(Host) The Vermont Senate has voted to ban smoking in virtually all public places. The major debate over the bill came on a provision that prohibits smoking in private clubs.
VPR’s Bob Kinzel reports:
(Kinzel) When lawmakers passed a bill a number of years ago that banned smoking in restaurants and many public places, the proposal included a provision that exempted bars from the legislation – it was known as the cabaret exemption.
Now the Legislature is moving to eliminate that exemption and extend the ban to include private clubs such as those run by the American Legion and the VFW.
Senate Natural Resources chairperson, Ginny Lyons, told her colleagues that second-hand smoke in bars is very detrimental to the health of both employees and patrons.
(Lyons) “Mr. President, I don’t think any one of us would go stand down stream of International Paper Company, expose ourselves to the effluent from a tire burn or other burn in place. And yet, everyday, a worker who is in a cabaret – it does exacting that when there is a smoke filled room.”
(Kinzel) Lyons argued that passage of the bill would have a positive impact on the health of many Vermonters:
(Lyons) “The point is, Mr. President, second- hand smoke is significant in our health care environment. Taking this one risk out of workplaces and public places would significantly reduce the costs in our population. Taking this one risk out of public places will make us healthier Vermonters.”
(Kinzel) By a vote of 18-10, the Senate defeated an amendment to exempt private service clubs from the ban.
Essex-Orleans senator, Vincent Illuzzi, proposed a five-year exemption for veterans’ organizations to recognize the enormous contribution that these individuals have given to their country.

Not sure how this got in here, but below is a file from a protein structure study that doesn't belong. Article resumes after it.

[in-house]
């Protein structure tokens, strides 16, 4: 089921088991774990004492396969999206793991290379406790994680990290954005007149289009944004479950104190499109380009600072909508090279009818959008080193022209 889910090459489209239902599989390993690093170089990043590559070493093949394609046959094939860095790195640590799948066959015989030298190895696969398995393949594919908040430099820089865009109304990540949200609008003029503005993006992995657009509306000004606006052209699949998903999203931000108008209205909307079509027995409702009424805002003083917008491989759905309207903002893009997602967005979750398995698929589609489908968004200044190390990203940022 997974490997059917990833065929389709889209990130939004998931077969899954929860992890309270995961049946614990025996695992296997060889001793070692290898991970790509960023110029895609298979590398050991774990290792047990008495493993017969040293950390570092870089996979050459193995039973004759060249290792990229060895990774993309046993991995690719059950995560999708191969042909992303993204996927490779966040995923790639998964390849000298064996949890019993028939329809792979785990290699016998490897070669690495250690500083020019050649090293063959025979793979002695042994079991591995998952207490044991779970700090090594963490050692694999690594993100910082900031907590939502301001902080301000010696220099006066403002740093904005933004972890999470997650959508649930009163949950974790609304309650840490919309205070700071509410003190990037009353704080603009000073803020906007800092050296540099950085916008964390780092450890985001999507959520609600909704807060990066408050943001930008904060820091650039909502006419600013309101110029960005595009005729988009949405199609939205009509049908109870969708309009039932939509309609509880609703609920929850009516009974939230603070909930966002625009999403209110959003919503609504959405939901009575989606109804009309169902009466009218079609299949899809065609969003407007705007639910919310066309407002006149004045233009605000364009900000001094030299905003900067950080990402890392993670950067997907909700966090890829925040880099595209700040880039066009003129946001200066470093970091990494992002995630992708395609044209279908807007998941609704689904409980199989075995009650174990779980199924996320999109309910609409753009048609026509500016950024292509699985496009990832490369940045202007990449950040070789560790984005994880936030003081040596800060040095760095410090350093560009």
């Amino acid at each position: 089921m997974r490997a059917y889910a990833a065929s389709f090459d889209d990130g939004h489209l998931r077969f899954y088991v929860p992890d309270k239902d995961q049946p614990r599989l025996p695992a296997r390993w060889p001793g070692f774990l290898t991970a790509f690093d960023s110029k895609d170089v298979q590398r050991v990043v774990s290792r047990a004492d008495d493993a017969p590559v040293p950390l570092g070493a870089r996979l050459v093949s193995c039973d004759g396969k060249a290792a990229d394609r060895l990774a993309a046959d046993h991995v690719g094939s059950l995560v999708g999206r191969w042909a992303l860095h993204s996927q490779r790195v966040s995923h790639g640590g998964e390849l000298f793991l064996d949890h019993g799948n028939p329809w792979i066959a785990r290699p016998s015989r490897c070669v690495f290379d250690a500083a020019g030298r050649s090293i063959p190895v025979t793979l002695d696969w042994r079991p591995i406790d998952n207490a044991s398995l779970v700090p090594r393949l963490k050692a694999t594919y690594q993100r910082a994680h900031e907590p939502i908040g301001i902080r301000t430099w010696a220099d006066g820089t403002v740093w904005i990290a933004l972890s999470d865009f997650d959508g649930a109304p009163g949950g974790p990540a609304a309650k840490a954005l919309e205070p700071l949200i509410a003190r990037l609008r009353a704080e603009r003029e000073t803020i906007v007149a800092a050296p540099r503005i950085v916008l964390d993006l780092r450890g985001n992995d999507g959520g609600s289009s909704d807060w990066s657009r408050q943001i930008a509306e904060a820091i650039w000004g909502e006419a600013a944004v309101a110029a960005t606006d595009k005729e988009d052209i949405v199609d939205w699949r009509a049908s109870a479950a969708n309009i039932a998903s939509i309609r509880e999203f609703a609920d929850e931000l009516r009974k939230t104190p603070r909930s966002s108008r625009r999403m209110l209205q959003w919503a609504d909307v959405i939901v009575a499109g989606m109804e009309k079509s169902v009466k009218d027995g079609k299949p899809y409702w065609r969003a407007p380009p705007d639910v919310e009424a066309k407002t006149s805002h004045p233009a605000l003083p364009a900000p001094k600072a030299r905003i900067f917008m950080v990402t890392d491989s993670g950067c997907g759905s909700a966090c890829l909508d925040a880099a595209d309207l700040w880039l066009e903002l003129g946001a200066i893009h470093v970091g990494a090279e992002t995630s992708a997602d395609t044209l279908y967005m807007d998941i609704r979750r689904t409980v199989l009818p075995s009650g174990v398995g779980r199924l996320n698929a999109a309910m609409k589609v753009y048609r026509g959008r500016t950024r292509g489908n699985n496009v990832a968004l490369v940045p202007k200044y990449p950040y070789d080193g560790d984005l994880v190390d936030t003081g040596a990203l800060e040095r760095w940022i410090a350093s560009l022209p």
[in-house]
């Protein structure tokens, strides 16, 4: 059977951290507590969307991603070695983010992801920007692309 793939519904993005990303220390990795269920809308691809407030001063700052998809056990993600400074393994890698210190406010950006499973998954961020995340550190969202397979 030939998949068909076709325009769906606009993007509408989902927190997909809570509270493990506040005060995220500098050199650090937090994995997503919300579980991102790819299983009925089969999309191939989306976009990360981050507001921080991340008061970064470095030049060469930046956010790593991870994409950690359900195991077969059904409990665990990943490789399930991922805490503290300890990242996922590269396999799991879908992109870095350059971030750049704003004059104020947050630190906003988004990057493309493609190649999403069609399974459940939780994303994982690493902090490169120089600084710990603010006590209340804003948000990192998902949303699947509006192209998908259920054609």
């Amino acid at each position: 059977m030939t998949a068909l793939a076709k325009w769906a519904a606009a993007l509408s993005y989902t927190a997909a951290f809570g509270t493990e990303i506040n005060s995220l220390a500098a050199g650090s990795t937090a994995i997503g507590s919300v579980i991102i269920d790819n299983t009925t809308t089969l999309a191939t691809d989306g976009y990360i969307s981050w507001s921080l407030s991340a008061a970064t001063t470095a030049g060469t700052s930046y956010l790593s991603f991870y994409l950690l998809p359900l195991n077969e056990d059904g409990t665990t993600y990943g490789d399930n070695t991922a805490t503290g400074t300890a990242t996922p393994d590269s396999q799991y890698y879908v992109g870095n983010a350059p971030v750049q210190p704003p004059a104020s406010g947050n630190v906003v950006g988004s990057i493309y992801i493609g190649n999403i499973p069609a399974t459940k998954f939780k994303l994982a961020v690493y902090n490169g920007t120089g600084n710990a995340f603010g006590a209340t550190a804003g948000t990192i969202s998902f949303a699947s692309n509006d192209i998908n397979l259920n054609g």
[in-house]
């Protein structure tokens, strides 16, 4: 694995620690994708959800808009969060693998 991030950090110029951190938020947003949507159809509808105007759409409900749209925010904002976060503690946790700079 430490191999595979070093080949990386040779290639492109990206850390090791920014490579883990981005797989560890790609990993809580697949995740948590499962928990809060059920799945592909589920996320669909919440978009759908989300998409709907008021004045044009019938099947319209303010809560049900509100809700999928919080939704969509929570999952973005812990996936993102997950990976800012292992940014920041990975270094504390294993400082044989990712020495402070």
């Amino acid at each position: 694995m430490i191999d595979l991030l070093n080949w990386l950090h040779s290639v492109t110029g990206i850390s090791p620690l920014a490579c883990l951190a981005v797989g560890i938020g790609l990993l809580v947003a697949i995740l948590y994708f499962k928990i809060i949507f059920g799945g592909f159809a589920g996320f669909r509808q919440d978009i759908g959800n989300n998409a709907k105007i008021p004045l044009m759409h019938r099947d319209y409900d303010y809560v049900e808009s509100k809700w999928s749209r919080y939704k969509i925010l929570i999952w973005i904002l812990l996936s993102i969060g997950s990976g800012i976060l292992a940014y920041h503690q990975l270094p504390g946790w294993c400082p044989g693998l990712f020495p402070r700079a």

(Illuzzi) “And some of those remaining living members of that great generation who helped to save the entire world from the likes of Stalin and Hitler and the maniacal Japanese government have asked me – perhaps they’ve asked some of you – to allow them for the next several years to allow this exemption to continue.”
(Kinzel) Chittenden senator, Jim Leddy, urged members of the Senate to oppose the exemption.
(Leddy) “It’s not a question of patriotism. It’s not a question of loyalty. It’s not a question really of the flag. It’s a question of health. It’s a question of fairness. And the fairness question is: Are some people entitled to being exposed to second hand smoke while others aren’t? It’s a question of: Are some clubs given preference over other clubs?”
(Kinzel) The senate bill is very similar to a plan passed by the House earlier this year. Governor, Jim Douglas, doesn’t support the idea of a statewide ban and thinks the decision should be made on a town by town basis. But Douglas says he’ll sign the bill when it reaches his desk.
For Vermont Public Radio, I’m Bob Kinzel in Montpelier.